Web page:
Counting by threes tonight

Allen approaches his shot at history

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By Julian Benbow
Globe Staff / February 10, 2011

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WALTHAM — Everyone in the building will be waiting for the next 3-pointer.

Someone — Rajon Rondo or Paul Pierce or Nate Robinson — will be dying to make the pass. A chance to have a hand in history.

Reggie Miller will be courtside at TD Garden as the Celtics face the Lakers tonight, holding his breath to make the call on TNT. He will have a chance to pass the torch with class, his record for career 3-pointers standing not even six years before being chased down, shot by a man with a picture-perfect shot.

But Celtics guard Ray Allen, who needs one to tie Miller and two to surpass him, will be worried about the ones after that.

Why stop there?

“Then you get back sitting home five years later and they say, ‘You know what? There was a discrepancy,’ ’’ Allen said. “I don’t need any discrepancies, I need to be way beyond what I’m getting.’’

The magic number is 2,560 — the number of threes Miller made in his starry career with the Pacers. But Allen, who may be playing at his highest level since coming to Boston in 2007, wouldn’t mind blowing by it.

“I don’t want to be two threes over it,’’ Allen said. “I want to keep going and just keep pushing, and then whatever that number’s going to be, it’s going to be.’’

The moment will end weeks of build-up, questions, analysis, and retrospectives.

“Let’s get it over with,’’ Doc Rivers joked. “My suggestion: Allow him to have two open ones early. Just get it over with. Or give him a game-winning wide-open one. I’ll take either option.’’

The last thing Allen wants is to rush the record.

“The one thing I don’t want to do is go into the game with that on my mind: ‘I’ve got to shoot a three, I’ve got to get two up real quick, bring the building to its feet,’ ’’ he said.

They should come the same way Allen’s other 115 came this season — in the natural flow of the Celtics’ offense.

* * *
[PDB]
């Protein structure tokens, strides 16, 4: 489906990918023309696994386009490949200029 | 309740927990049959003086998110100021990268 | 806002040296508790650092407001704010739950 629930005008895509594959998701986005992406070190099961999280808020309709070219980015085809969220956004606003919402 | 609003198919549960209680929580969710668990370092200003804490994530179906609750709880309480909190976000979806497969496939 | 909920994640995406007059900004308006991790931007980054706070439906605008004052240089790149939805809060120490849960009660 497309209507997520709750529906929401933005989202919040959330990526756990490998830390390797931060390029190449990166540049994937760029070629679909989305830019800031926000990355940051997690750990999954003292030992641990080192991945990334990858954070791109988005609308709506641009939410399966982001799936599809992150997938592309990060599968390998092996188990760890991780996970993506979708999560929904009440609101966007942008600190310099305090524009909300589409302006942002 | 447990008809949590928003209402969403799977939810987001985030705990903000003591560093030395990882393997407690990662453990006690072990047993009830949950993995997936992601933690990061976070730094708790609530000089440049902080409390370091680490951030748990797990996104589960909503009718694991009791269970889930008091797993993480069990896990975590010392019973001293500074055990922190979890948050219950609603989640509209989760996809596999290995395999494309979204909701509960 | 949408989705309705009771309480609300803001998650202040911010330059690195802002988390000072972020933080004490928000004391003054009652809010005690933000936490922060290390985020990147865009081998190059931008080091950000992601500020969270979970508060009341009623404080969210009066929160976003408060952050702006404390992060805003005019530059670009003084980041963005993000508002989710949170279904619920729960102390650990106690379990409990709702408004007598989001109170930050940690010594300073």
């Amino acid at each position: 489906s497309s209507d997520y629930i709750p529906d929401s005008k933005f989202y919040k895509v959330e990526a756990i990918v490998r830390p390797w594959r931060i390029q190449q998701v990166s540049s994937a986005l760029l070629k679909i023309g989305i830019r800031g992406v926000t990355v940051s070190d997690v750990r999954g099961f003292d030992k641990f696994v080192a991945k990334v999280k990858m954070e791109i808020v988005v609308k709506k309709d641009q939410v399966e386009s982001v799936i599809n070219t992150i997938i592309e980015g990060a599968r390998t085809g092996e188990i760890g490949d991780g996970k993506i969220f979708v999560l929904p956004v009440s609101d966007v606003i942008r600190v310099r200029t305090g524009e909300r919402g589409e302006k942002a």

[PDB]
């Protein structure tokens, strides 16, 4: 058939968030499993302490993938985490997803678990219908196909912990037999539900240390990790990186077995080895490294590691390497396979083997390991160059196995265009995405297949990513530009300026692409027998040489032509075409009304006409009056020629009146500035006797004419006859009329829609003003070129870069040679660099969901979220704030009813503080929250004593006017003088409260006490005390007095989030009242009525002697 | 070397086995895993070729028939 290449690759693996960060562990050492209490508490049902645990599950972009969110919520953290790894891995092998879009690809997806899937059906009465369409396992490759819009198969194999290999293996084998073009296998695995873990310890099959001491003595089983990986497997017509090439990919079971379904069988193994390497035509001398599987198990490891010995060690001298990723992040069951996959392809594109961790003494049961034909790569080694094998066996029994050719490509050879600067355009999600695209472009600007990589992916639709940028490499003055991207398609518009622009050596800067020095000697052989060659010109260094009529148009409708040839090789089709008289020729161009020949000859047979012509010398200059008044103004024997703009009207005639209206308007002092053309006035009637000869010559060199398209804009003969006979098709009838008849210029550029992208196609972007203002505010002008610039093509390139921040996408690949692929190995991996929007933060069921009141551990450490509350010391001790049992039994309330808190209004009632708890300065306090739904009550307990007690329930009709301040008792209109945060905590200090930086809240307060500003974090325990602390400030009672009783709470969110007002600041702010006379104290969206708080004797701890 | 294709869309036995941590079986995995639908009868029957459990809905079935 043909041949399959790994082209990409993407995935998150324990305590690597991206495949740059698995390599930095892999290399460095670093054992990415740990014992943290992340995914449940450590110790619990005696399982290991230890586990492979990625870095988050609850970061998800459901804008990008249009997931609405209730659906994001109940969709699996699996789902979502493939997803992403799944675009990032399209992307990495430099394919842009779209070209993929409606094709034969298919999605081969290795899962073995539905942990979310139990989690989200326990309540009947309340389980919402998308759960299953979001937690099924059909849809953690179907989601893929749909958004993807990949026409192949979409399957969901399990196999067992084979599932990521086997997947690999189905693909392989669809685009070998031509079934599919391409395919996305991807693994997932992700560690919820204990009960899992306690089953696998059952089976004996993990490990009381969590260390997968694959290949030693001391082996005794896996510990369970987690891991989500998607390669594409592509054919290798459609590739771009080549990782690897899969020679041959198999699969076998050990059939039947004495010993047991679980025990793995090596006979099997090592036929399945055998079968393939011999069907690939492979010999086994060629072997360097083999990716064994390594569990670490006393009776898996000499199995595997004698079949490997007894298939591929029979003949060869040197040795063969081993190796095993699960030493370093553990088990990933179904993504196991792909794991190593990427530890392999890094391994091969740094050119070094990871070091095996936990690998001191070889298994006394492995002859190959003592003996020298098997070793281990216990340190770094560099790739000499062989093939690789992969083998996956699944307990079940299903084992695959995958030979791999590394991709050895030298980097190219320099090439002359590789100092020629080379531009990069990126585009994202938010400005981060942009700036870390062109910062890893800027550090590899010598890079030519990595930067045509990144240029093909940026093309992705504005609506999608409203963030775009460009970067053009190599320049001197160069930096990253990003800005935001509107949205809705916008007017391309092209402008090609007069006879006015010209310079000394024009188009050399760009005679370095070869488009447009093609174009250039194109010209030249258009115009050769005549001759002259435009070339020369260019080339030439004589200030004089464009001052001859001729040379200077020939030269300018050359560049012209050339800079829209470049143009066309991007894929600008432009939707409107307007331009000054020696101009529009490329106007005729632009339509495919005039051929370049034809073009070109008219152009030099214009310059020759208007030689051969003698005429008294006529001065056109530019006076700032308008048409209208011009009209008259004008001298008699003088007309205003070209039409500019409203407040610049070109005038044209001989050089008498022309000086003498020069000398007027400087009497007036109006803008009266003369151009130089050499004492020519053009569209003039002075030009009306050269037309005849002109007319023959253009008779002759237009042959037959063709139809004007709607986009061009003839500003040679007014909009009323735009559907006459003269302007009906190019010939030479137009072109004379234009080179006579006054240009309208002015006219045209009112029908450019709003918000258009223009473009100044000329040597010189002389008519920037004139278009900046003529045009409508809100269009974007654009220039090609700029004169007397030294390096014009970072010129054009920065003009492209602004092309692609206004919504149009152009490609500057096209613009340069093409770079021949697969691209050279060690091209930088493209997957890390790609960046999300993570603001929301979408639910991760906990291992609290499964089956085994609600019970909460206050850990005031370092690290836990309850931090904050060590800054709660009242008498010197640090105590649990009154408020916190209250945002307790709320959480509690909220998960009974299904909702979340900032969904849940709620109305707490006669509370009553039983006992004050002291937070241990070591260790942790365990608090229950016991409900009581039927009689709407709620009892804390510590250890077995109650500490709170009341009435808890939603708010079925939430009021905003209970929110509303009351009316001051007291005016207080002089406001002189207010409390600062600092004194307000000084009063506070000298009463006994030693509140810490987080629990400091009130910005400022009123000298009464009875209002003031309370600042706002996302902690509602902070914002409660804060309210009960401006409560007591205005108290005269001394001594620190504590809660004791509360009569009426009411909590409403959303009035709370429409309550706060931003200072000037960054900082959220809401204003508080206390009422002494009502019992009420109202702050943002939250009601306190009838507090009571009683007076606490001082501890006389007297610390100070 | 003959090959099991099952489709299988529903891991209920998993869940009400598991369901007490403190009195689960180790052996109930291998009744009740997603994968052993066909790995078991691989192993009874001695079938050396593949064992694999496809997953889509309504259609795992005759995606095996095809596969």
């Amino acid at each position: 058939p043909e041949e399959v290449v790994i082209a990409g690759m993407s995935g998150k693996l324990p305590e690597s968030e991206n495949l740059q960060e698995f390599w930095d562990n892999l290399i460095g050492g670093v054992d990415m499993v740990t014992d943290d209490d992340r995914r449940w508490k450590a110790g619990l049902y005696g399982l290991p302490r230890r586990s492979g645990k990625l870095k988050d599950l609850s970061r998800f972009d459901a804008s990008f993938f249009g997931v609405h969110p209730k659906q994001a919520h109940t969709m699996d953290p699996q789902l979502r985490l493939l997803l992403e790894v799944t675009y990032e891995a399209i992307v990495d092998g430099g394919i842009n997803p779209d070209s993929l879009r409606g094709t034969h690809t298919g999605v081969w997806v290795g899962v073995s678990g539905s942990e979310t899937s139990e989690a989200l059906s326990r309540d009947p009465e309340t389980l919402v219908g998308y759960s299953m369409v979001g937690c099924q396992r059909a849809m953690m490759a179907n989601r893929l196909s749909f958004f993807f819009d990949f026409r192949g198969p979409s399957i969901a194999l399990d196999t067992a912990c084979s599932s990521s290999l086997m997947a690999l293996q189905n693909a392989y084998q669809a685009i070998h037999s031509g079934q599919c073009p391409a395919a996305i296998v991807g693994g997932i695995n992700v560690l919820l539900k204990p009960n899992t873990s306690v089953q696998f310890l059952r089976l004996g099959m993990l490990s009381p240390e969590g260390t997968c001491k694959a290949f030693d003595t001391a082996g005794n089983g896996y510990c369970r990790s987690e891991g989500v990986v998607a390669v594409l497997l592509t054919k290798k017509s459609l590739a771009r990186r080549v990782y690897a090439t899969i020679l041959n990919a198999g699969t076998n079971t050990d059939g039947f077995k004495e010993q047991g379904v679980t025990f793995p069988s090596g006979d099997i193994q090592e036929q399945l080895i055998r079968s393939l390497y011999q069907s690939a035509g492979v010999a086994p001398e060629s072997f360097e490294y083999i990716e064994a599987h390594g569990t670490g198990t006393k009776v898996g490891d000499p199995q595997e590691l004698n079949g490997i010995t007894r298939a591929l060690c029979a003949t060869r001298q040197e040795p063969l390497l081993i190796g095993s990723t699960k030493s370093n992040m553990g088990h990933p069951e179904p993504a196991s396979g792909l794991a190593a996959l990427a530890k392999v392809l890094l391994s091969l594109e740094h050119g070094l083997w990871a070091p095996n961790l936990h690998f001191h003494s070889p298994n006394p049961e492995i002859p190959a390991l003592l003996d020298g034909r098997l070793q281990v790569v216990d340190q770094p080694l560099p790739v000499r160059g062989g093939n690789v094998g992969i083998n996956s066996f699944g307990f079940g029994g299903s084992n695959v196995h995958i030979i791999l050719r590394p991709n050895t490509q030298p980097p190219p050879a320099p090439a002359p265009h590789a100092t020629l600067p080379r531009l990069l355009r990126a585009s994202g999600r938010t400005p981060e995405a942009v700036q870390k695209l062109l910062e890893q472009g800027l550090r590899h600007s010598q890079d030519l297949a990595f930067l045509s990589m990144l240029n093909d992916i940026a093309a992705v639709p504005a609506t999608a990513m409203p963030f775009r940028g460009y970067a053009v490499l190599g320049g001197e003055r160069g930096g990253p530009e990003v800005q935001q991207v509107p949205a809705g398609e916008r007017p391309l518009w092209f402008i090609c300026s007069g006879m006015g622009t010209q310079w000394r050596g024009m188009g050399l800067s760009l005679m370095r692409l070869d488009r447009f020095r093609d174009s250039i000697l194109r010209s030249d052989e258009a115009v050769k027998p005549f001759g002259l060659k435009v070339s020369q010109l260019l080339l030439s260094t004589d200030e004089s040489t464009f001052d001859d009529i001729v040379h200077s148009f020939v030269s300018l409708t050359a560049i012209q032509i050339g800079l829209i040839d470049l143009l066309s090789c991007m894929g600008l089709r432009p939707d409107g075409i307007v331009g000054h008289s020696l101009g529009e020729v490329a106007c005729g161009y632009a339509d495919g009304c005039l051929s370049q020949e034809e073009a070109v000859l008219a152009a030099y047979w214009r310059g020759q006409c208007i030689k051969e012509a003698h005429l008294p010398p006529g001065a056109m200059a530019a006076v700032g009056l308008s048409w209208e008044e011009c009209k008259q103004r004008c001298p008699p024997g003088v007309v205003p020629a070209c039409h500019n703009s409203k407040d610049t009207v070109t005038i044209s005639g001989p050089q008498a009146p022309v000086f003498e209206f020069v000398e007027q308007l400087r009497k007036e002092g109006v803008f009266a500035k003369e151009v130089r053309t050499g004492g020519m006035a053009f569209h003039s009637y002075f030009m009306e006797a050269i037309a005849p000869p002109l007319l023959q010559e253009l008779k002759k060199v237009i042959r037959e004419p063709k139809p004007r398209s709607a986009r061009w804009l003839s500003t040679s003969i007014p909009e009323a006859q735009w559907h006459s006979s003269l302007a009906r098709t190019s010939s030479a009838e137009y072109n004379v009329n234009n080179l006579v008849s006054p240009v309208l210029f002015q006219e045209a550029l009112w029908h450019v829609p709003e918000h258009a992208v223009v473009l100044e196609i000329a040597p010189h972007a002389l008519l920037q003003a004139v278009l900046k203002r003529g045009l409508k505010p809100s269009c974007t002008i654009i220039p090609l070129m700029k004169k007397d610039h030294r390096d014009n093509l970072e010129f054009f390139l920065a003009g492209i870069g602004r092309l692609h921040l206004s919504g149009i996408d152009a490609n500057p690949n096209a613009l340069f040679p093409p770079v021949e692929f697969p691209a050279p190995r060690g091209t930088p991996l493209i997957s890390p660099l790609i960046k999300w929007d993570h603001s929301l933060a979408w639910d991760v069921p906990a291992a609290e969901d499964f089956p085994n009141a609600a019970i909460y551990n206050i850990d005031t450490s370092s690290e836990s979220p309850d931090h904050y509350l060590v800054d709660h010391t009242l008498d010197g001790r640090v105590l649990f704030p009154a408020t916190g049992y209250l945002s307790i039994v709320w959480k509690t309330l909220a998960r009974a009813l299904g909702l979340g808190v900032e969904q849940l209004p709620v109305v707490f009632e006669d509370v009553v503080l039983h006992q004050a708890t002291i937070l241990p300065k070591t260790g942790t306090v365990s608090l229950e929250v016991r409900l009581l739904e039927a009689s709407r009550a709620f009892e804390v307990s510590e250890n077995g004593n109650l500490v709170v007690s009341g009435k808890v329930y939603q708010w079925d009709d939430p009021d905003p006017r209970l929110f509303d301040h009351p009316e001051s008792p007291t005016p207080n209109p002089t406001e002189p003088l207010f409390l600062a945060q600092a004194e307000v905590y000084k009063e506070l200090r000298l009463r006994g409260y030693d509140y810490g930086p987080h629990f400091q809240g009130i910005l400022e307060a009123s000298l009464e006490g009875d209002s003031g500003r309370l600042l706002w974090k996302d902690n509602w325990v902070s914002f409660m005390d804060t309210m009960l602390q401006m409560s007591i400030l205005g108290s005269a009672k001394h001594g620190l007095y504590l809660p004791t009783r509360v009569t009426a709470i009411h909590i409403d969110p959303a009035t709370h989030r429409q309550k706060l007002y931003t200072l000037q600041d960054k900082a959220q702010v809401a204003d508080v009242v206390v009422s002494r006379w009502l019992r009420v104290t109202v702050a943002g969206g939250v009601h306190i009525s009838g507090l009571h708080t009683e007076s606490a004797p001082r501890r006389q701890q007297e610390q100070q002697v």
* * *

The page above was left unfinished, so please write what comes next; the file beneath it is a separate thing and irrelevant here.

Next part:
In his three-plus seasons with the Celtics, Allen hasn’t gone on the season-long 3-point binges that he did in Seattle and Milwaukee. He hasn’t approached the 229 he knocked down in his last full season with the Bucks, not to mention the 269 he hit in 2005-06 to set the Sonics team record.

As an example of how prolific he used to be, Allen needed five 3-pointers in the 2006 season finale to tie Dennis Scott’s record in Seattle. He went out against the Nuggets and drilled 7 of 13 attempts.

“The whole building was there waiting for it,’’ Allen said.

With the Celtics flooded with All-Stars (four this season), Allen has had to be patient. When he came to Boston with Kevin Garnett to join Pierce and chase down a championship, Rivers had to preach to the team to make an effort to find Allen.

“Setting the right picks,’’ Rivers said. “Getting the ball to him when he’s open, not after.’’

Allen had to get used to the nights when he’d take 13 3-point attempts were gone.

“Ray was used to having the ball in his hands from Seattle,’’ Rivers said, “where he had the ball for 22 seconds and decided when to shoot, when not to shoot. Here, I just told him, ‘We’re not going to win that way.’

“To the other guys, we had to get them to understand, when Ray’s open, you have to get him the ball. It’s no coincidence he’s the most efficient he’s ever been in his life, and I think it’s because of that trust.’’

Lakers superstar Kobe Bryant came into the league with Allen in 1996, and they have had their own small rivalry. But Bryant, sitting nearly 1,200 threes behind Allen, can’t help but marvel at Allen’s accomplishment.

“I think it’s unbelievable,’’ Bryant said. “The preparation that he puts in. The time that he puts in. It hasn’t happened by accident. He puts in a lot of work.

“I’m very happy for him. We came into the league at the same time, and for Ray to still be playing at a high level is a testament to how hard he works.

“Our games are different, but we work just as hard at different things. But it’s the same commitment.’’

Allen has played out the moment in his mind. And he gets to do it in front of the home crowd.

He doesn’t expect a stoppage.

Maybe just a hat tip.

“The anticipation of it will be great,’’ Allen said, “because so many people will be waiting, expecting it and wanting to see it.’’

But most certainly, the record-breaker won’t be his last three.

Julian Benbow can be reached at

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